Wired! Philippines All about Internet in the Philippines



An e-mail interview with the Father of Philippine E-mail, Obet Verzola

by s <mabelle@msc.net.ph>

During the fifth anniversary of Internet in the Philippines last March 29, he was voted as one of the Fathers of Philippine E-mail.

When asked why and how Roberto "Obet" Verzola earned this particular award, his e-mail reply was, "I guess because I started a commercial e-mail service, servicing mostly non-profit groups (but also some businesses and government offices), in February 1992, around two years before the Internet was introduced in the Philippines."

Today, Obet still runs the same e-mail service but with fewer users. This he attributes to many people having direct Internet connections.

"Our users are non-profit groups, also known as non-government organizations. They are mostly groups who could not upgrade to Windows 95, or who have gotten used to our user interface, or who are only interested in e-mail and not browsing."

Obet has been writing since the early 70s, and he currently writes for the IT Update, a local IT newspaper, on an irregular basis. Aside from this, Obet is the secretary-general of Philippine Greens, an organization of political activists who advocate principles of ecology, social justice and self-determination.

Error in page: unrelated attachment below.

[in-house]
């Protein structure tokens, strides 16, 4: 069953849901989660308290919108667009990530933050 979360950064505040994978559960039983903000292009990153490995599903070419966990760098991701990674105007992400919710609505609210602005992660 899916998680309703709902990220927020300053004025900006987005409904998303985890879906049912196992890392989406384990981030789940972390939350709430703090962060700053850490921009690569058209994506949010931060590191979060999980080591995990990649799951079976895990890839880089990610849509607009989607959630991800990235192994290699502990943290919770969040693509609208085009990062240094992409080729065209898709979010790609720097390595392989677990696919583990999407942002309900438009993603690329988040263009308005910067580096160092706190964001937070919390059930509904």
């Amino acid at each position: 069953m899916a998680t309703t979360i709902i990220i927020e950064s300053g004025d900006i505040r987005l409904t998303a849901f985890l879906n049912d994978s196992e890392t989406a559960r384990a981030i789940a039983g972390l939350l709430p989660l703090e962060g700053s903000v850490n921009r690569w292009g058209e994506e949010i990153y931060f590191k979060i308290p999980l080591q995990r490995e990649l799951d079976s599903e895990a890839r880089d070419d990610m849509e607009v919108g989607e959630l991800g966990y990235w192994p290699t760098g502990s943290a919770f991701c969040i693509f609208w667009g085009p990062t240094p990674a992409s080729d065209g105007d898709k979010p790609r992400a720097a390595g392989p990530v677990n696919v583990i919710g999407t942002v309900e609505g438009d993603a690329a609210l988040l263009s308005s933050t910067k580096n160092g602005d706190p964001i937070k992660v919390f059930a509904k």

"And I sit in the board of three other non-profit organizations, involved with consumer issues, press/media issues, and renewable energy, respectively," he adds.

Obet also has something to say on the issues of privacy, censorship and intellectual property rights.

On privacy: "We -- the government, particularly -- should respect people's privacy, and this means there should be no national id, where the same ID numbers are used in every government or private database."

On censorship and intellectual property rights: "Censorship is a very complex issue and it is difficult to speak about it in general terms (except for me to say that in general, I'm against it.) Intellectual property rights are inconsistent with the social nature of information. In reality, they are a means for rich countries to monopolize information goods."

With the Philippine Internet community keeping a vigilant watch over the PLDT vs Gerry Kaimo case, Obet has this to say: "I'm on Gerry's side. I have one concern though: I'm worried that ISPs will compromise with PLDT at the expense of users. We should not let this happen. Actually, ISPs are worse than PLDT, if you think about it."

As for the question of the continuing growth of the Internet in the country today, Obet says that "the Internet is an infrastructure for globalization and new forms of colonization by rich countries victimizing poor countries. It will make the rich countries richer but I doubt very much if it will lift our people from poverty."


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